Brock Lesnar May Be the Smartest Man in the History of the World

Jeremy BotterMMA Senior WriterJune 13, 2012

DAYTONA BEACH, FL - FEBRUARY 13:  MMA fighter Brock Lesnar walks in the garage area during practice for the Daytona 500 at Daytona International Speedway on February 13, 2010 in Daytona Beach, Florida.  (Photo by Sam Greenwood/Getty Images for NASCAR)
Sam Greenwood/Getty Images

Brock Lesnar is one of the biggest pay-per-view draws in the world, but he's also a very good businessman. He has a real sense of what he's worth, and he plays hardball when it comes to his dealings with folks who are looking to get involved in the Brock Lesnar business and brand.

We've seen it time and time again. When he came out of college and began talking to World Wrestling Entertainment, he negotiated one of the highest-paying deals ever handed out for a developmental wrestler. Rather than make the typical $500-$700 a week typically given to wrestling trainees, Lesnar made somewhere in the hundreds of thousands of dollars.

The same thing happened when Lesnar made the move to the UFC. As a known commodity from his time in the WWE, Lesnar was able to join the UFC roster and instantly become one of the highest-paying fighters in the sport. He backed up that huge contract by delivering record pay-per-view numbers for the company and was rewarded accordingly.

Rather than sign tons of small endorsement deals with fight companies, Lesnar created his own clothing company—DeathClutch clothing, for those not in the know—and pushed them as his primary sponsor. Sure, Lesnar wasn't paid to wear DeathClutch clothing, but he also made a killing on the sale of his walkout t-shirts, shorts and other items.

You can see that Lesnar is smart in his business dealings. He's calculated and never does anything unless it benefits the Brock Lesnar brand. It's been said that he never leaves his house in Minnesota unless it helps him out somehow, and I think that's true.

You can see Lesnar's business acumen all over his latest dealings with WWE and the UFC. Lesnar, who returned to the world of professional wrestling in April after retiring from the UFC in December, famously attended UFC 146 last month and then met with Dana White after the show. As I noted above, Lesnar never leaves his house unless it will somehow benefit him, and so, his appearance right before the Junior dos Santos vs. Frank Mir main event got people talking, and rightly so.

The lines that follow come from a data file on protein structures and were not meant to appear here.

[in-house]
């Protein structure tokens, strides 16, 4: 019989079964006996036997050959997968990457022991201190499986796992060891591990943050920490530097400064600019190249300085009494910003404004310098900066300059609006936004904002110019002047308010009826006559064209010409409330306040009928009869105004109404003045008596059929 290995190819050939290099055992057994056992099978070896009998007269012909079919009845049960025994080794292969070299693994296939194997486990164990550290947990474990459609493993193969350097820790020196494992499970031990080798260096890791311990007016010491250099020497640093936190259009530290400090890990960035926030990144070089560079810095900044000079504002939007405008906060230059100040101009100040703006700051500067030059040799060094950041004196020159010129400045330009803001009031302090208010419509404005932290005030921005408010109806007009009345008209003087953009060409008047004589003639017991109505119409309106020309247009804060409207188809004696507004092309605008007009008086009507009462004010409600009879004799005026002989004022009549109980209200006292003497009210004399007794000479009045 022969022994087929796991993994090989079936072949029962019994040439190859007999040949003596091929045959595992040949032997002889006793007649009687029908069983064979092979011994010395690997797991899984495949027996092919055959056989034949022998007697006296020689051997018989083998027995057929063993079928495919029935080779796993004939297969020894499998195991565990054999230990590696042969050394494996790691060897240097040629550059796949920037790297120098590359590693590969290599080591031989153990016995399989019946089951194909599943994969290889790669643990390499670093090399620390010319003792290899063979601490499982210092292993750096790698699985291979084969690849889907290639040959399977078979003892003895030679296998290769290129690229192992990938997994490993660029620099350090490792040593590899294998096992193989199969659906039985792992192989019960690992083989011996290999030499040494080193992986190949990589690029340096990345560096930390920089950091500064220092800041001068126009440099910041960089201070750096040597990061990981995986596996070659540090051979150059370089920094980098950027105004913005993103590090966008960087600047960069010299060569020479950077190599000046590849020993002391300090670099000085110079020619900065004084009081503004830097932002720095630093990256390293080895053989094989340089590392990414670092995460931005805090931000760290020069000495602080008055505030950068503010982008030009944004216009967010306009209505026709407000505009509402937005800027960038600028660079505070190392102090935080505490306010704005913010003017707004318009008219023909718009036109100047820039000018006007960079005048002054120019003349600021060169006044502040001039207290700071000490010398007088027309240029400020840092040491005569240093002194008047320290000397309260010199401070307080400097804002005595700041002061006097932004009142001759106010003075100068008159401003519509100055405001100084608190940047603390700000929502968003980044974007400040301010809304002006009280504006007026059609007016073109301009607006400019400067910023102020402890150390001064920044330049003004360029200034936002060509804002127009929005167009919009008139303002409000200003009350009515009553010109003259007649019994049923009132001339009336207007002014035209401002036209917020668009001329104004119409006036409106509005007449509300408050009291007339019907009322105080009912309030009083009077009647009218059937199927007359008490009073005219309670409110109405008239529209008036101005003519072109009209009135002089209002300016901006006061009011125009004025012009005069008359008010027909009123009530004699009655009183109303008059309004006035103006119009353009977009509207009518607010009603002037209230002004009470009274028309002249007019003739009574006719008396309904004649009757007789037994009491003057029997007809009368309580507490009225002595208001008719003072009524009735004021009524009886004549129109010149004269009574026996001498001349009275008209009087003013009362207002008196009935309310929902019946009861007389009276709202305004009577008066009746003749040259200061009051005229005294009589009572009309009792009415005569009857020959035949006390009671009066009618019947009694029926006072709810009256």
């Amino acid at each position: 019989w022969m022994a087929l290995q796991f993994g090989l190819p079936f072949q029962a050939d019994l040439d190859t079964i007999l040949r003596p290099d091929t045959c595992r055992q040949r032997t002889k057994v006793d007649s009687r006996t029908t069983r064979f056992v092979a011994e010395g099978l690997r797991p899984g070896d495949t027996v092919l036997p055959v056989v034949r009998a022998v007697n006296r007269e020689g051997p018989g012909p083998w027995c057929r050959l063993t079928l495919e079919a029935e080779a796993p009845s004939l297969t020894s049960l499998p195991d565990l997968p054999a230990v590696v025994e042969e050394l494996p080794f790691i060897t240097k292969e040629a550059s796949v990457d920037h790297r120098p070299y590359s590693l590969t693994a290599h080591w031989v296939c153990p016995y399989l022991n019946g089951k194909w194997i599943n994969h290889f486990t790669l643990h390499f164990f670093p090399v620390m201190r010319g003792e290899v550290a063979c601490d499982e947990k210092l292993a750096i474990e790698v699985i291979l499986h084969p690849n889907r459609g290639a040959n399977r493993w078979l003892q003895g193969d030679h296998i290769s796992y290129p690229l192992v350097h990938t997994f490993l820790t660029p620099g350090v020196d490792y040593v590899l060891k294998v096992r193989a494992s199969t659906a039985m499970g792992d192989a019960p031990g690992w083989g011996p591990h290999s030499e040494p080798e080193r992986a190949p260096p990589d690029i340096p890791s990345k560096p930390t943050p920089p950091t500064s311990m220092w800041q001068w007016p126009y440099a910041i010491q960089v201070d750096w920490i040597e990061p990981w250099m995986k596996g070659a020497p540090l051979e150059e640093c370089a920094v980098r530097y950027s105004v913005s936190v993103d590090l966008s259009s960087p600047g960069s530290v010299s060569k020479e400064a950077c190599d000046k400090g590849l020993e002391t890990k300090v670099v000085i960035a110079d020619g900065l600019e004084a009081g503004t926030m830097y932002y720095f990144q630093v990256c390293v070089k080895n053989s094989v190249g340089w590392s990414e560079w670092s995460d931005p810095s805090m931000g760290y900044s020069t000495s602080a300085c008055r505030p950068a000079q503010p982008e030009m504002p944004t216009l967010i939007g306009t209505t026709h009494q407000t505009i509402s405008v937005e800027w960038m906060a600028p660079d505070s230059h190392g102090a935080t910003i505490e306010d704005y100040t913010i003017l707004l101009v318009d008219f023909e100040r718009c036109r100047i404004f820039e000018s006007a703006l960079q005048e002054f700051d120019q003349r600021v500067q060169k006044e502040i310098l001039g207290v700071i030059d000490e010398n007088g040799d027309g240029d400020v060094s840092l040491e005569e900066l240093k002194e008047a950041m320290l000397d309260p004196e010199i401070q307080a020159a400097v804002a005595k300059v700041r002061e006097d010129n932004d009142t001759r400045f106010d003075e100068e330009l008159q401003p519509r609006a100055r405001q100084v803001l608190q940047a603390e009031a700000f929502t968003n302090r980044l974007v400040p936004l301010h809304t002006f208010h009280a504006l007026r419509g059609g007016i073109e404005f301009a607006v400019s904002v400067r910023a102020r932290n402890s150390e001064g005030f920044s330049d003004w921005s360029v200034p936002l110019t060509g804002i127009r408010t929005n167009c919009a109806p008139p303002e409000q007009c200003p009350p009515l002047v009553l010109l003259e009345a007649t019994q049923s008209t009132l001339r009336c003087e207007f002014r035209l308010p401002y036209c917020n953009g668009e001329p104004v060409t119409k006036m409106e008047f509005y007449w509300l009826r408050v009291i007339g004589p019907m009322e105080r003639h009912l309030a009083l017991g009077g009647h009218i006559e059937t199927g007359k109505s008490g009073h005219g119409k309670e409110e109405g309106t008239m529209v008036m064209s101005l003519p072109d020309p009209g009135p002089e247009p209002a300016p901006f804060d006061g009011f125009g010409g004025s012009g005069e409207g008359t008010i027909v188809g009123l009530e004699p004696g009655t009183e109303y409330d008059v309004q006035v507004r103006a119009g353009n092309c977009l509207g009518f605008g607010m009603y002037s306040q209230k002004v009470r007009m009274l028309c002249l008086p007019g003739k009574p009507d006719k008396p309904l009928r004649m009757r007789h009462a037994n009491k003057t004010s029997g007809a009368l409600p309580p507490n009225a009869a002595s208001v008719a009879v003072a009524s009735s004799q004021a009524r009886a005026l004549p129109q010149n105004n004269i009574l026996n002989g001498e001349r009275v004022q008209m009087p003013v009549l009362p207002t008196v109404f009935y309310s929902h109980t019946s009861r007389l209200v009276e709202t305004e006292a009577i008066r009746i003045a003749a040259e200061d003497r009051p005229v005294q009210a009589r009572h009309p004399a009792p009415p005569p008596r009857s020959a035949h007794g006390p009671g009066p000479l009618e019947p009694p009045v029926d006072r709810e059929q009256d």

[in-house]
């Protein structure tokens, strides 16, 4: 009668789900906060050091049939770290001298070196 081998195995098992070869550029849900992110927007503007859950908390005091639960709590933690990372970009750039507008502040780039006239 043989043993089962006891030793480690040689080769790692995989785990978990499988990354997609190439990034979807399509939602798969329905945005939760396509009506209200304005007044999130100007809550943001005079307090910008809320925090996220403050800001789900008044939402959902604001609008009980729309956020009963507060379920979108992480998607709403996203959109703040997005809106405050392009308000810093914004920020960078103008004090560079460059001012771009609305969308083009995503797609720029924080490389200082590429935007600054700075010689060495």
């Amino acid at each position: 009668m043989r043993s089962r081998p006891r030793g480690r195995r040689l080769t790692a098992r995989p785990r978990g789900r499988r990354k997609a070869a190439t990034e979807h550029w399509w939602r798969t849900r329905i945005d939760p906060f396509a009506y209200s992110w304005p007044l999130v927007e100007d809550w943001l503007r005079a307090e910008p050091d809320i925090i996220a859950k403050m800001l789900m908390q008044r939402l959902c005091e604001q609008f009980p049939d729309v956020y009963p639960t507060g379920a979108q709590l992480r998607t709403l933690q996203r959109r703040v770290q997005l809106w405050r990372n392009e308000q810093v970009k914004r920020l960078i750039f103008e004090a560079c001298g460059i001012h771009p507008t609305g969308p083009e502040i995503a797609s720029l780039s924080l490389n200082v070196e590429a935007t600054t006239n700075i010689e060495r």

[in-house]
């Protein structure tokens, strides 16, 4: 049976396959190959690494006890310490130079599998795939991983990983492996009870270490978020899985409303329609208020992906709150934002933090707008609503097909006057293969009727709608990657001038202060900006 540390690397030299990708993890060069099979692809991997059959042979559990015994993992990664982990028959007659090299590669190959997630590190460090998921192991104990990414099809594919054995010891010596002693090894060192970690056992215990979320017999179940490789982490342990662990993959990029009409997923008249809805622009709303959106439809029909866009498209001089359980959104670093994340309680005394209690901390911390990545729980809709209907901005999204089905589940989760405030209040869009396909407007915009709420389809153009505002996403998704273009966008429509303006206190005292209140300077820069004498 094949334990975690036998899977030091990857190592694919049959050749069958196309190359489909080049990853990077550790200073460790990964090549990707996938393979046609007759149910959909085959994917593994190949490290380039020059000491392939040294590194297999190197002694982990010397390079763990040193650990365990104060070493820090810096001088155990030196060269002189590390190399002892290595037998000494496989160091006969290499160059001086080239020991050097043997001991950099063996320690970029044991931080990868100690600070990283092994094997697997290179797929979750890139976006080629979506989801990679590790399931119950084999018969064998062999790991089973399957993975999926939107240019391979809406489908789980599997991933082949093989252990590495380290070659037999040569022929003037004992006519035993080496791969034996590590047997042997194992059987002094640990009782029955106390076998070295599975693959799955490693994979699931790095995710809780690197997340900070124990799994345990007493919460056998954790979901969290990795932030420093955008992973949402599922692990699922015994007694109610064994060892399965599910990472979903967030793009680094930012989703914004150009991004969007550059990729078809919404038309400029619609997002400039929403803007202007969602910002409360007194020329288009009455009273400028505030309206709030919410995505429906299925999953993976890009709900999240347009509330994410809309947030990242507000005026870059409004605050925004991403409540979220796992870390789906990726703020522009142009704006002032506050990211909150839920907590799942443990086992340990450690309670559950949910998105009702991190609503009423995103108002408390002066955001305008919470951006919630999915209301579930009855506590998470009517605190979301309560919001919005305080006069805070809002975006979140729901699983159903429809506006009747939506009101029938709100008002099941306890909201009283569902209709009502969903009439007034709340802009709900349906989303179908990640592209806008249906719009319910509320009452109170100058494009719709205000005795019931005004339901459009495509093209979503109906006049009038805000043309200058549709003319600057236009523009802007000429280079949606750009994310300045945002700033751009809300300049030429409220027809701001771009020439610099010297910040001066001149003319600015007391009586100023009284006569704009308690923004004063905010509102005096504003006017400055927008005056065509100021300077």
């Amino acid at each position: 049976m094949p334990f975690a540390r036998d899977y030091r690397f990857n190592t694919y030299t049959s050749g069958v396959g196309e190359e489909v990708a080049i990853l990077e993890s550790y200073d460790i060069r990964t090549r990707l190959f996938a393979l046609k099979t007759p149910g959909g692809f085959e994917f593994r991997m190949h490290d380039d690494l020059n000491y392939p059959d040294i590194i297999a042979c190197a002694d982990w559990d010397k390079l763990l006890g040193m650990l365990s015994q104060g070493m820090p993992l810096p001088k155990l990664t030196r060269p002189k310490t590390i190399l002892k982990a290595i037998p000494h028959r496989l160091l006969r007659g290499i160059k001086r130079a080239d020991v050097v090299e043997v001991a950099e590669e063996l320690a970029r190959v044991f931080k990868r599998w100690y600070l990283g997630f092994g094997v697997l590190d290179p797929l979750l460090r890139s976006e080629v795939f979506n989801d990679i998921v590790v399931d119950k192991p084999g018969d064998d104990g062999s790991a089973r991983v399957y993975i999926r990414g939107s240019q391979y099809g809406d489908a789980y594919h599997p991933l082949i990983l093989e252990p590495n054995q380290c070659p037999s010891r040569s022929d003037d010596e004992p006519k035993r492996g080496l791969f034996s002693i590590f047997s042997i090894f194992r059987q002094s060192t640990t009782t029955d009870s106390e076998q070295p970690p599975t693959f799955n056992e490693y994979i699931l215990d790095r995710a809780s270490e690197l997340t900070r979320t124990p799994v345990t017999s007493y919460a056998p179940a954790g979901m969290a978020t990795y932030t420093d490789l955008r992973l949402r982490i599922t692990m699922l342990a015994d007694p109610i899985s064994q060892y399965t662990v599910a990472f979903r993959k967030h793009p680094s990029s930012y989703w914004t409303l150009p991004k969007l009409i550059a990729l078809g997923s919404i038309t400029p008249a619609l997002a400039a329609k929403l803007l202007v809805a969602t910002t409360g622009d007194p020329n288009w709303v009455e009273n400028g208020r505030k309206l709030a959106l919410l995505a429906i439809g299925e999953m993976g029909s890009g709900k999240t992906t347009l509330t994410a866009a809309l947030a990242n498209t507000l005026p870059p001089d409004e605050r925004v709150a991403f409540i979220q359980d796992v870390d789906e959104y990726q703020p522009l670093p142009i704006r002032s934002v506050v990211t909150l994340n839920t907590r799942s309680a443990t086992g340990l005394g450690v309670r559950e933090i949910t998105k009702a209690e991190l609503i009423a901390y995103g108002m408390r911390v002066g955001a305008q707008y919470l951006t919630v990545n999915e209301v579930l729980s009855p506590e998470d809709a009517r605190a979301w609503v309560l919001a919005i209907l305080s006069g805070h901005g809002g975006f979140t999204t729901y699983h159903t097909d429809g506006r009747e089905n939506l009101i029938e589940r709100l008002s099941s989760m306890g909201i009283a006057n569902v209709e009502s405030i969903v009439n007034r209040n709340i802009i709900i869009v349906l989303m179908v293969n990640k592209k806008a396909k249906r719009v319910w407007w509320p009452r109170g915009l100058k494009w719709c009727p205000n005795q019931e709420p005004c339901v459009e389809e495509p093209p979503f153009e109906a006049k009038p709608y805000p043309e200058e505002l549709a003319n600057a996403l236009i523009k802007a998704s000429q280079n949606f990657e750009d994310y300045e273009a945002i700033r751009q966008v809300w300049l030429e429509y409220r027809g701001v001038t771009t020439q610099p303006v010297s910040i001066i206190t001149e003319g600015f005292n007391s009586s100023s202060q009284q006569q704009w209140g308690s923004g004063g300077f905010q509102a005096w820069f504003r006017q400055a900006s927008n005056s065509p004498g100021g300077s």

According to Dana White, the meeting with Lesnar didn't go well. He called it the worst meeting he's ever had with Lesnar.

Did Brock attend the show to play up his firing storyline in the WWE? Did he want to return to the cage and fight again? Nobody really knows. But Bryan Alvarez, in this week's edition of the Figure Four Weekly newsletter, attempted to shed some light on a murky situation (subscription required):

The WWE side almost universally claims that Brock has an iron-clad contract and that there is no way he could fight for UFC until that contract expires following WrestleMania 29 in April of 2013. On the UFC side, there are people who insist that his contract is non-exclusive (more than one source used the term "on loan to WWE"), and that he and White were discussing a potential fight during the meeting.

Not everyone in UFC believes he'll fight. Some believe that even if his WWE contract allowed it, his heart really isn't into fighting and all of this is some sort of ploy by Lesnar to increase his bargaining power or leverage with WWE. There is a great deal of heat on Lesnar from the WWE side, in part due to the belief that the stories coming out of UFC about the meeting going poorly are false.

So what's the deal? Will Lesnar return to fighting, or is this simply a ploy to gain negotiating leverage with the WWE?

I'll tell you what I think: I don't believe Lesnar wants to fight again. I think he WOULD fight again if the UFC offered him a significant raise over what he was getting for his last few fights. His heart may not be into it, but his heart isn't into professional wrestling, either. It's simply a business move, and if Lesnar can make more money fighting than he can in WWE, well, fighting is what he'll do.

But even if Lesnar finishes out his time in WWE and never returns to the Octagon, he's making shrewd moves.

After all, it's been six months since he retired, and I'm still here—along with plenty of other MMA media folks—writing stories about him.